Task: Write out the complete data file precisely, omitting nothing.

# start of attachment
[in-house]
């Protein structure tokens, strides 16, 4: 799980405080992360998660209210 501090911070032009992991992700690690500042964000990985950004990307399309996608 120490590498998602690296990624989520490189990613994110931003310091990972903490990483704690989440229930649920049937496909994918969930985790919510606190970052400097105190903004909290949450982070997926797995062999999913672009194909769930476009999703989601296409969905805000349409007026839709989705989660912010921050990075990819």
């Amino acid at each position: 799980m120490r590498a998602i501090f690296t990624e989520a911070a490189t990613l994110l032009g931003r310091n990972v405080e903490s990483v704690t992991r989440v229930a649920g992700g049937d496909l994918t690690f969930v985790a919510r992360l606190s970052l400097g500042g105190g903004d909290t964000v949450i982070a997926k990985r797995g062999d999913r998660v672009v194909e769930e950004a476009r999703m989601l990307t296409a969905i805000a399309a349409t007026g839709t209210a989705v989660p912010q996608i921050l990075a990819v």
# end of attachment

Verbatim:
[in-house]
């Protein structure tokens, strides 16, 4: 799980405080992360998660209210 501090911070032009992991992700690690500042964000990985950004990307399309996608 120490590498998602690296990624989520490189990613994110931003310091990972903490990483704690989440229930649920049937496909994918969930985790919510606190970052400097105190903004909290949450982070997926797995062999999913672009194909769930476009999703989601296409969905805000349409007026839709989705989660912010921050990075990819």
């Amino acid at each position: 799980m120490r590498a998602i501090f690296t990624e989520a911070a490189t990613l994110l032009g931003r310091n990972v405080e903490s990483v704690t992991r989440v229930a649920g992700g049937d496909l994918t690690f969930v985790a919510r992360l606190s970052l400097g500042g105190g903004d909290t964000v949450i982070a997926k990985r797995g062999d999913r998660v672009v194909e769930e950004a476009r999703m989601l990307t296409a969905i805000a399309a349409t007026g839709t209210a989705v989660p912010q996608i921050l990075a990819v």